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Camry: world beater

To succeed, Toyota’s new Camry must take on the world's best mid-sizers

Toyota logo1 Aug 2006

AS HOLDEN’S VE Commodore juggernaut continued this week, Toyota launched its sixth-generation Camry – a car that is no less significant in determining the future of Australian vehicle manufacturing.

Arguably the most important car Toyota Australia has ever built, the medium-sized sedan will play the lead role in the company’s intriguing new medium-four and large-six (Aurion) strategy in Australia.

But, more than that, it must be the world’s best Camry.

As well as being built at Altona in Victoria, this new-generation Camry is built in five other locations abroad: China, the United States, Taiwan, Japan and Thailand.

Unlike other Aussie manufacturers, Toyota Australia must face the increasingly demanding prospect of earning the right to build its future cars against internal global competition. It won the right to build the new Camry on the basis of its ability to meet tough costs and to deliver targets.

To ensure this, Toyota Australia has invested $450 million to install the more efficient "global body line" which apart from Camry will allow the assembly of the Aurion V6 – and possibly a third vehicle – on the same production line.

It is the only Camry production facility that will build two distinct cars down the same line. Both cars will be key export earners, with Toyota tipping 80,000 Camry-Aurion exports within two years. The bulk of these, though, will be Camry.

While the global cars are virtually interchangeable, Toyota Australia is in a strong position after having won the right to play a major role in this car’s development. It has had significant input over the past four years.

8 center imageToyota Australia chairman John Conomos summed it up best: "Our investment in the Australian operations and the place Australia now holds in global determination has increased our position exponentially.

"The relatively new $34 million investment in TTCAu (Toyota Technical Centre Asia-Pacific) in Melbourne is a major statement in confidence, in our capability in offering engineering services that achieve world’s best practice.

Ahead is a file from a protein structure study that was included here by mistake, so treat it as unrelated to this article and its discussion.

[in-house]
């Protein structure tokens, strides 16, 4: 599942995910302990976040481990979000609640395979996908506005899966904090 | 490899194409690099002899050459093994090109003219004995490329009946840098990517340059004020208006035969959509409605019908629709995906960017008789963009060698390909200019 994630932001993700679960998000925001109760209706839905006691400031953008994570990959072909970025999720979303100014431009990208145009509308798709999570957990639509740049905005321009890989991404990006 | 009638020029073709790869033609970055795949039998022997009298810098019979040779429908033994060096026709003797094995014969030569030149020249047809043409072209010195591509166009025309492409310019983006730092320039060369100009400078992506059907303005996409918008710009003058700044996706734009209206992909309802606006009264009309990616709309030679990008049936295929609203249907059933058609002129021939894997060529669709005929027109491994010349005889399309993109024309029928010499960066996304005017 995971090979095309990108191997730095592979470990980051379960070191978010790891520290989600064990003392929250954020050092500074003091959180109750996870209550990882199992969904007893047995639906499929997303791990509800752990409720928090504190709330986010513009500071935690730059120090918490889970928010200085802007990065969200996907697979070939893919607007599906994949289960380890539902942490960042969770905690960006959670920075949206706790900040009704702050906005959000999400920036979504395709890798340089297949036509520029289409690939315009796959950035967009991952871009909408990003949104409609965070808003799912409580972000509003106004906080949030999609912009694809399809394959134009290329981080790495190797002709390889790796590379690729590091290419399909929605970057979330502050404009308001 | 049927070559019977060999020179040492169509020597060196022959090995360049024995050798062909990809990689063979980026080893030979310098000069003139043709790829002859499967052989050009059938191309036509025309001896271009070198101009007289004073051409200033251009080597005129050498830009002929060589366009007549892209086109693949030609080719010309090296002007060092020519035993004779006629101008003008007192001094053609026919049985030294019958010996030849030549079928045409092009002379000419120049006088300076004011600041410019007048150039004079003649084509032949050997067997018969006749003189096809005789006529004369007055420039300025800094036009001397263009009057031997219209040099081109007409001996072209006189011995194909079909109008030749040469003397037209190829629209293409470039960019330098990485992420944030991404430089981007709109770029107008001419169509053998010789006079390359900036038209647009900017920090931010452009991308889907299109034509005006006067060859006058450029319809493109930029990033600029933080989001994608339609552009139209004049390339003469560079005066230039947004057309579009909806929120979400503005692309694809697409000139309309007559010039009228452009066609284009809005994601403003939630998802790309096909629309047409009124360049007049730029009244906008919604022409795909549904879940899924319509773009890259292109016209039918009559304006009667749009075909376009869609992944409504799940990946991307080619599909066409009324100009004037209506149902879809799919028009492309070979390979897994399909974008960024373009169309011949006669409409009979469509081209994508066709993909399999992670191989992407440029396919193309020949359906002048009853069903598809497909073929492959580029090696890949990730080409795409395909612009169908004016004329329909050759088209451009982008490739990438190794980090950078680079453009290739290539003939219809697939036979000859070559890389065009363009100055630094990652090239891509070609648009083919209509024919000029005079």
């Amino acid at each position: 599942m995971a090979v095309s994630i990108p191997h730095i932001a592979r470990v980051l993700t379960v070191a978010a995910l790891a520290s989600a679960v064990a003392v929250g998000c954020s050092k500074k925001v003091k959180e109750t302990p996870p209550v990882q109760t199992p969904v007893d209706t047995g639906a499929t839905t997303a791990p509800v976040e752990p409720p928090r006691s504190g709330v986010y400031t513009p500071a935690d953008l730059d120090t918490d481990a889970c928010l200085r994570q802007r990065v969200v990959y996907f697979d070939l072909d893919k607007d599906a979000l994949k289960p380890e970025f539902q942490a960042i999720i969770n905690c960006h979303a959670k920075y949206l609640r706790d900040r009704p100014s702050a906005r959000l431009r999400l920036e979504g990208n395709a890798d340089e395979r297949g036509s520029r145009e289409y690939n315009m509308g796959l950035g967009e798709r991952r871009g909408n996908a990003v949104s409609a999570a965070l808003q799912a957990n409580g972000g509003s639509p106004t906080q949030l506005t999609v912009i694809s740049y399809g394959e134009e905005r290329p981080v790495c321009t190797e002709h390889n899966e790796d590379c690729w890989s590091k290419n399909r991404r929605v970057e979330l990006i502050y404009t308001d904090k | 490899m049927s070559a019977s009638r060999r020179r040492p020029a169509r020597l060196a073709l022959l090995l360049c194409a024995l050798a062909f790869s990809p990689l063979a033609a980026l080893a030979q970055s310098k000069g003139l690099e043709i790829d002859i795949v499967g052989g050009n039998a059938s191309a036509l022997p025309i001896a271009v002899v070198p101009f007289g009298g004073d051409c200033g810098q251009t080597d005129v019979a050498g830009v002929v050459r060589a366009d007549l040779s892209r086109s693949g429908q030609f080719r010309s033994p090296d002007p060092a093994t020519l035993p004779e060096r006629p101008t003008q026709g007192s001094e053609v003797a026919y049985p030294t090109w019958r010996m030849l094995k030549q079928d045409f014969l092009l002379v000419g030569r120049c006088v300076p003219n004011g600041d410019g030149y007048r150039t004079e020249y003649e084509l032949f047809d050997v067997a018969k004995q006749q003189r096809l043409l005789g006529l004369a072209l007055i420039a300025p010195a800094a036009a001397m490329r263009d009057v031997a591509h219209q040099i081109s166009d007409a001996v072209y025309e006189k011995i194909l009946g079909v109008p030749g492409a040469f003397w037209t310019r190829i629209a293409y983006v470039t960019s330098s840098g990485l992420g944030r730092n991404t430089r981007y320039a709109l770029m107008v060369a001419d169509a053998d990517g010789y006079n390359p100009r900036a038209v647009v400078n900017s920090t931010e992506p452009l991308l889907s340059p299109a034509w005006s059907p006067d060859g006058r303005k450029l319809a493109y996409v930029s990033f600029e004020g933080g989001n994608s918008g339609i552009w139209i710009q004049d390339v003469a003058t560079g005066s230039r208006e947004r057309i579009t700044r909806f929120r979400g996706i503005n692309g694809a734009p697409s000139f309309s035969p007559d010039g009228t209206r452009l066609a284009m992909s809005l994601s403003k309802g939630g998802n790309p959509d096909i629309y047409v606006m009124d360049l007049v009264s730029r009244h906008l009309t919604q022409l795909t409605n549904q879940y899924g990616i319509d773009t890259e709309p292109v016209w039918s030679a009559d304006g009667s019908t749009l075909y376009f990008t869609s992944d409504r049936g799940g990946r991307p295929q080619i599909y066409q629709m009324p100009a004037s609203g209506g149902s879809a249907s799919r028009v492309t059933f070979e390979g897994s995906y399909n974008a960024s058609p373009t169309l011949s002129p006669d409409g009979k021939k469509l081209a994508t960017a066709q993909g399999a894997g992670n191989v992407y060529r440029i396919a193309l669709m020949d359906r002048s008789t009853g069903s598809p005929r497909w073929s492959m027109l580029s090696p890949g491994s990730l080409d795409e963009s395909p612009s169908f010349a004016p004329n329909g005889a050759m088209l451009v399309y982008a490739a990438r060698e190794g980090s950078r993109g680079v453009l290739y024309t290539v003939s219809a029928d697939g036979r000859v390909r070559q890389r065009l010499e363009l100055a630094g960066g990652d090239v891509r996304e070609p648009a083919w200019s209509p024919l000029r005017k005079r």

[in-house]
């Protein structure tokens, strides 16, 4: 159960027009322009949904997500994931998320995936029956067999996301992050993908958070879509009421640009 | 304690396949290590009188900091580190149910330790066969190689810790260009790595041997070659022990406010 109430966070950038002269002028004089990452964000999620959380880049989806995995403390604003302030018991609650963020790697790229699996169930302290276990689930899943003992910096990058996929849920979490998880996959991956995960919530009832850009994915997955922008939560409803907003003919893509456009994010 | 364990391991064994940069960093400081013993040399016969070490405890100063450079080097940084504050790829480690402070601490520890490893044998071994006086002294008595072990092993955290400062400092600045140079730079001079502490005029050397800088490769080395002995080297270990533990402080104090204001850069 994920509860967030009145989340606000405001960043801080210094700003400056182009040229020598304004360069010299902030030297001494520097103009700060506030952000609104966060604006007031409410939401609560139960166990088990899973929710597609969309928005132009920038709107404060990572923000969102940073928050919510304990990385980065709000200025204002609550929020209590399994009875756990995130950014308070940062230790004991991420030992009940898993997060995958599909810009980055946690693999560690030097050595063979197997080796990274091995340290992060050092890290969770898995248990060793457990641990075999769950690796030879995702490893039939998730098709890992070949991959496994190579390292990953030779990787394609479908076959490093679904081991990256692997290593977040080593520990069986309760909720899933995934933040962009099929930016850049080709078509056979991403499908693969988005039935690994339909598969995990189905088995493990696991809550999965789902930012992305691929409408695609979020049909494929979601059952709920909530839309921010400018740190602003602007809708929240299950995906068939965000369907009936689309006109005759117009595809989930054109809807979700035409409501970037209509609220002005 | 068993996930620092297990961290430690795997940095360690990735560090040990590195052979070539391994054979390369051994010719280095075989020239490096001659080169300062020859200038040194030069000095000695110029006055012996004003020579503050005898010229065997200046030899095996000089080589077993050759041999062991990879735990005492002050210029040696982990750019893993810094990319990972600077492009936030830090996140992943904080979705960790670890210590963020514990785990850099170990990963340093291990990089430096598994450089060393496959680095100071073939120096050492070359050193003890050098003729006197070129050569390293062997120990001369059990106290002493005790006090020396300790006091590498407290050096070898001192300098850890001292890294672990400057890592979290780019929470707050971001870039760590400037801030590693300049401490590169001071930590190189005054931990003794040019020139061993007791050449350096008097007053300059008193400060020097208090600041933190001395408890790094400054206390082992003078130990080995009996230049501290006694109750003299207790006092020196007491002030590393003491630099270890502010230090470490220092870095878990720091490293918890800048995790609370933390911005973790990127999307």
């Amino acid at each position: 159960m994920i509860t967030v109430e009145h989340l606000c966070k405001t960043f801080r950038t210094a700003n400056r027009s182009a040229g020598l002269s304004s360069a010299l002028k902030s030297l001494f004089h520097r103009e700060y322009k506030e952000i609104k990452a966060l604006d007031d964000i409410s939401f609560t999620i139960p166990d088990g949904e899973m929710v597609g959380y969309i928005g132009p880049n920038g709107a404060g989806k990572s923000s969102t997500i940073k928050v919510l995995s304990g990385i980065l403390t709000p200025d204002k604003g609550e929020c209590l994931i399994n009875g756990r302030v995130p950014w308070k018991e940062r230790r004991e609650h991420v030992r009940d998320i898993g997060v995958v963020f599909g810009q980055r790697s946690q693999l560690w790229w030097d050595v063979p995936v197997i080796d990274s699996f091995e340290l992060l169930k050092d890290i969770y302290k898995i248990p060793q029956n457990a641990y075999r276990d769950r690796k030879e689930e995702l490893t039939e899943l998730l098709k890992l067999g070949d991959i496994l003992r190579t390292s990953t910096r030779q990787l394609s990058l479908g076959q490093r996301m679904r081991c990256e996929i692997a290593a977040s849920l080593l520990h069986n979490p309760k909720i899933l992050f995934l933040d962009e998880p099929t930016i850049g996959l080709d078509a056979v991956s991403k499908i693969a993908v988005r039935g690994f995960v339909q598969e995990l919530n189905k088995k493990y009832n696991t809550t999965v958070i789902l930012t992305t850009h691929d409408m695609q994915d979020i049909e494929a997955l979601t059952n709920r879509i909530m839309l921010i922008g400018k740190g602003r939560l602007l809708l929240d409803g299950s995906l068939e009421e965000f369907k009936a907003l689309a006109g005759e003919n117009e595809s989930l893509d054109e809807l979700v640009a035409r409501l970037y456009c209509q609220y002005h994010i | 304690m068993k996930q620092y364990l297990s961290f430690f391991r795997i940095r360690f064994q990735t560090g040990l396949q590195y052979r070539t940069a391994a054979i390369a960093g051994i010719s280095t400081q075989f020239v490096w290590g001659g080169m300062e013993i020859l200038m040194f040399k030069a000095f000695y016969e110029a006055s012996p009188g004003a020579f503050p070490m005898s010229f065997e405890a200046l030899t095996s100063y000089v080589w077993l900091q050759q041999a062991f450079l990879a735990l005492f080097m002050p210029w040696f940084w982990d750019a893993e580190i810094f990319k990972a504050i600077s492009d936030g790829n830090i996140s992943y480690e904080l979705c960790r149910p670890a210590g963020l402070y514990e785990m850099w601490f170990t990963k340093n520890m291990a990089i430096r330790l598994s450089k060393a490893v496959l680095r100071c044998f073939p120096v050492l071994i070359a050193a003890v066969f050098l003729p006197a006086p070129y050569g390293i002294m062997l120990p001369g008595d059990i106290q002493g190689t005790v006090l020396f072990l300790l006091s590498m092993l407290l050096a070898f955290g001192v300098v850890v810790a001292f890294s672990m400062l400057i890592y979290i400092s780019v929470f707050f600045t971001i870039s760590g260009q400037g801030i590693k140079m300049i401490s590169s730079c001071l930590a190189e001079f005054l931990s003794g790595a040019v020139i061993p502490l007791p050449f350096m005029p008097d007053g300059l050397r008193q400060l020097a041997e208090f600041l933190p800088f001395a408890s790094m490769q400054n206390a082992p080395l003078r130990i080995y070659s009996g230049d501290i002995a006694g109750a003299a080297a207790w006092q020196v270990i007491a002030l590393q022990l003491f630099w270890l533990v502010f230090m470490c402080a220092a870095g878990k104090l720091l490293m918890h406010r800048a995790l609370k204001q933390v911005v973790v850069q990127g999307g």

"This gives us great potential for the future development of our product in this country." That means Toyota Australia is well placed to build the next-generation Camrys beyond 2011. And Mr Conomos foresees a growing global role for TTCAu.

Last month Toyota Australia’s vehicle engineering and evaluation department was folded into TTCAu to provide closer continuity of change in the global network.

"The things we want for our future cars will be actioned more smoothly and our ability to influence global outcomes now will become even greater," Mr Conomos said.

According to chief designer Paul Beranger, Australia voiced input into the new car even before the first clay model was sculptured.

Australia developed its Camry concurrently with the rest of the world, but two areas stand out where Aussie ingenuity was adopted throughout the rest of the Toyota world. Toyota Australia had originally wanted the rear heater ducts placed under the front seats – Japan eventually capitulated – and when the other five plants found out about it, they wanted it also.

A similar story goes for the Australian-developed suspension. Thailand, New Zealand, the Middle East and even the United States – which is traditionally a softer-riding market – have all opted for Aussie-spec suspension.

In Australia, Toyota believes its Camry has the goods to tackle offerings from Mazda, Honda and Subaru. But the Camry is more than a local star in the Toyota galaxy. It must go beyond tomorrow.

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